The Saudi and UAE cold war in Yemen will only intensify – even with the recent show of unity

Moves by Yemeni separatists in the south have pushed the pair onto the same page, but both Riyadh and Abu Dhabi crave influence in the country

Ahmed Aboudouh
@AAboudouh
10 hours ago

Given its historic support for the group, the UAE’s opposition to the recent declaration of self-rule by Yemen’s Southern Transitional Council (STC) is mind-blowing – though was perhaps inevitable once the UAE decided to bring Aden, Yemen’s temporary capital, under its control.

Despite being part of the Saudi Arabian-led coalition on one side of Yemen’s civil war, the UAE and Riyadh disagree on the future for the STC – with the Saudi’s clear about backing President Abdrabuh Mansour Hadi’s UN-recognised government.

The separatist group declared control over the key port city of Aden and other southern provinces while its leaders were in Abu Dhabi, and were instantly met with fierce opposition by many other southern provinces as well as the UAE and Saudi Arabia.

This unilateral move is not the first standoff between the Saudi and Emirati surrogates in southern Yemen. There is much bad blood between the separatists and Hadi’s government. The STC complains about historical marginalisation by the northerners. They also grumble about the government sidelining them in favour of the Islah party, the sturdy Muslim Brotherhood branch in Yemen.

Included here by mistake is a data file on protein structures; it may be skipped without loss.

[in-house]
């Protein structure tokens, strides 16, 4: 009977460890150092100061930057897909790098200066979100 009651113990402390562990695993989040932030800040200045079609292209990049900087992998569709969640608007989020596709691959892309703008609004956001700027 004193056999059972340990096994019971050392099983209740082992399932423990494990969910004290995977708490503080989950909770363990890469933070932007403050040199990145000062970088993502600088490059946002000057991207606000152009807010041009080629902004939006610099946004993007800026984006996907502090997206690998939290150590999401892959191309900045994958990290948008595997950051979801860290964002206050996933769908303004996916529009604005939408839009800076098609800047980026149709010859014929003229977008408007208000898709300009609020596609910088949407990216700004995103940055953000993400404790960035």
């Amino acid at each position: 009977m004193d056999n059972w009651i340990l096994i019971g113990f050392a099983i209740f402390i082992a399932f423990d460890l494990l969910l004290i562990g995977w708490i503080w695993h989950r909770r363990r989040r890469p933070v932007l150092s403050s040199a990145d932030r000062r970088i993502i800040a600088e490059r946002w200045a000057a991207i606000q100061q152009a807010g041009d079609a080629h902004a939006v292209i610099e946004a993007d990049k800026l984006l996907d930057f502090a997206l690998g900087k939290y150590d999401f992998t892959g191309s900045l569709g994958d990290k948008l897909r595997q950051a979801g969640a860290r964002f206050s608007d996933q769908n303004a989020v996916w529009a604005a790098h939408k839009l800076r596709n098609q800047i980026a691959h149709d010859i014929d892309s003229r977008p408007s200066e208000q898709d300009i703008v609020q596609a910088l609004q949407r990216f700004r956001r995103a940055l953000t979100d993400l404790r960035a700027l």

The government denies these allegations and preaches unity. When confrontations between the government and STC took a bloody turn last August, the UAE sided with the latter, even sending its fighter jets to bombard the very Hadi government it came into Yemen to support against the Iran-backed Houthis. However, this time, Abu Dhabi refused to intervene.

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7 replies

  1. How would I end the war in Yemen if I was Saudi King or Crown Prince? I would tell my brothers in the UAE: let’s spend the money that we used for the military in civilian projects: We will employ all Yemenis to rebuild their country, infrastructures and also private houses. All Yemenis will have a job and no need to join militias. Peace would return partly by non-interference from outside military and arms supplies and partly just by the fact that everyone is gainfully employed. There is sufficient wealth in the oil producing Arab world to look after poorer brothers !!!

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